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KCTS 9 Supporter and Friend Floyd Jones Passes Away

The Seattle philanthropist passed away on Friday at the age of 90.

January 5, 2018

Floyd Jones smiles at a June, 2017 reception held in his honor by KCTS 9.As a young boy, Floyd Jones — the son of a sharecropper — worked in the cotton fields of Arkansas and dreamed about a better life.

“There was hardly anybody more poor than we were,” Jones once said. “But I feel good about life. And if I had to do it over again — so help me — I’d do it the same way. Even the cotton picking.”

Floyd Jones passed away Friday morning, surrounded by his family. His dream of a better life came true. He leaves behind a tremendous legacy of giving.   

Floyd Jones worked his way out of poverty and became a wealthy Seattle stockbroker. He and his wife Delores created a foundation that funded education, health care, food banks and social justice.

Delores passed away in 2005. In her memory, Floyd increased his philanthropy to honor the causes and organizations she valued most. Both were strong supporters of KCTS 9 and PBS.

I feel good about life. And if I had to do it over again — so help me — I’d do it the same way. Even the cotton picking.

Jones turned 90 in October.  Like his old friend, Berkshire Hathaway chairman Warren Buffett, he decided to give away most of his fortune to leave a legacy of philanthropy in hopes that others will do the same.

Last year, he made legacy gifts to more than 20 nonprofit organizations. Each will receive millions of dollars through an endowment fund to carry on their work.

Attendees wore buttons that said “I heart Floyd” at a reception held in his honor by Cascade Public Media on Thursday. June 1, 2017. Credit: Matt McKnight

KCTS 9 is receiving $9 million dollars to create quality local journalism.

Jones believed it was critical that the public have access to a reliable news source and high-quality educational programming. By announcing the endowment, Jones hoped to inspire others to invest in public media.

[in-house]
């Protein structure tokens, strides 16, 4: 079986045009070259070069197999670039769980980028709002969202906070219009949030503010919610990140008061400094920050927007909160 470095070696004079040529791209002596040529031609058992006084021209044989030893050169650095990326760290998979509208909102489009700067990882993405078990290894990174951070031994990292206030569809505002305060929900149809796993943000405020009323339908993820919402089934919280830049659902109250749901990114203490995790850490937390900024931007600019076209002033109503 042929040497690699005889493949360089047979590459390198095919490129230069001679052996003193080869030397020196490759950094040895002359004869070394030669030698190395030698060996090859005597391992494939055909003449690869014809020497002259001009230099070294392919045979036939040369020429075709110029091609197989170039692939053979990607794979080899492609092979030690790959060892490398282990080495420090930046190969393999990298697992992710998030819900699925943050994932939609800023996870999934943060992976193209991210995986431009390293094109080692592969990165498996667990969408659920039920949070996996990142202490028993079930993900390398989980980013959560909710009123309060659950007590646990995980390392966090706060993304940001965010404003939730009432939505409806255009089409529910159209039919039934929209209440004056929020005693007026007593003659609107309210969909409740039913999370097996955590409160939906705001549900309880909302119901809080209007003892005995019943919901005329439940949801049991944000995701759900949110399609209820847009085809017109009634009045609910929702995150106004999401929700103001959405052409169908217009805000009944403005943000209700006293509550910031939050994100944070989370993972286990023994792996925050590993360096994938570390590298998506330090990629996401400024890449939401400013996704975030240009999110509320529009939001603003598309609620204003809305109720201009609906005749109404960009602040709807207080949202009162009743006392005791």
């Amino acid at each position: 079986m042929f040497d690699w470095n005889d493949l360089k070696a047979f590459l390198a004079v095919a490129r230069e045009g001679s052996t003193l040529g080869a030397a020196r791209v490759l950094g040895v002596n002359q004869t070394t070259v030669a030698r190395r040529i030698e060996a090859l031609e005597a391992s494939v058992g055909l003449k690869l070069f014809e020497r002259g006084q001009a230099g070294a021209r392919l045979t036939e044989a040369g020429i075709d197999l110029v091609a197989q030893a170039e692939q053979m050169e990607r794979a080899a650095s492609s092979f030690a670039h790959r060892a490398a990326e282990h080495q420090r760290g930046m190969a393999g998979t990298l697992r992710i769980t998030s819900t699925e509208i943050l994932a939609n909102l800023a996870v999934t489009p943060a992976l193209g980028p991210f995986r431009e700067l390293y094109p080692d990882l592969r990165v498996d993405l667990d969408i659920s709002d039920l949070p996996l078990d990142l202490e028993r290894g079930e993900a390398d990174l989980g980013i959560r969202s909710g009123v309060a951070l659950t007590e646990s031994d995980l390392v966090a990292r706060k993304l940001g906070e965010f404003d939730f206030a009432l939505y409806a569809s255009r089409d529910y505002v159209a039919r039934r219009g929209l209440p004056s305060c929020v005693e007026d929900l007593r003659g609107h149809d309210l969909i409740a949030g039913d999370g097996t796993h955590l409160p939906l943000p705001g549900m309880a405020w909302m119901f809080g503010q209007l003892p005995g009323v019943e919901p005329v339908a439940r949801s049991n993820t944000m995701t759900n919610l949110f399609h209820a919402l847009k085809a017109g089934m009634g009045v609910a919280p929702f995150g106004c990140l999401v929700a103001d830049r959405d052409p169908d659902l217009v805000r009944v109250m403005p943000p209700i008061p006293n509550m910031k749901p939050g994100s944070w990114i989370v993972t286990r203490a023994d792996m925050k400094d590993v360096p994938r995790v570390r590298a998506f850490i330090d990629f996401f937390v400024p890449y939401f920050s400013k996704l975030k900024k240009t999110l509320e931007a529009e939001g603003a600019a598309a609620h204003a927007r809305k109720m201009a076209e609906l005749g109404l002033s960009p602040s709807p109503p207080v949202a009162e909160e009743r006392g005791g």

“Floyd was one of our region’s true heroes,” said Rob Dunlop, Cascade Public Media President and CEO. “We are grateful to have known this giant of a man.  He lived a life that put others first, using his success to support organizations throughout our region in profound ways that will have an enduring legacy for all of us.”

Floyd Jones was fond of saying that “philanthropy is sweetness for the soul.” 

“Neither my wife, nor I, ever thought we would do big charity. Nothing could please me more than that, because this is how I used to daydream as a boy.” 


Enrique Cerna

The son of Mexican immigrants, Enrique Cerna was born and raised in the Yakima Valley.  Enrique joined KCTS 9 in January, 1995. He has anchored current affairs programs, moderated statewide political debates, produced and reported stories for national PBS programs in addition to local documentaries on social and juvenile justice, the environment and Latinos in Washington State.

Enrique has earned nine Northwest Emmy Awards and numerous other honors. In June, 2013, he was inducted into the National Academy of Television Arts and Sciences Northwest Chapter’s Silver Circle for his work as a television professional.

More stories by Enrique Cerna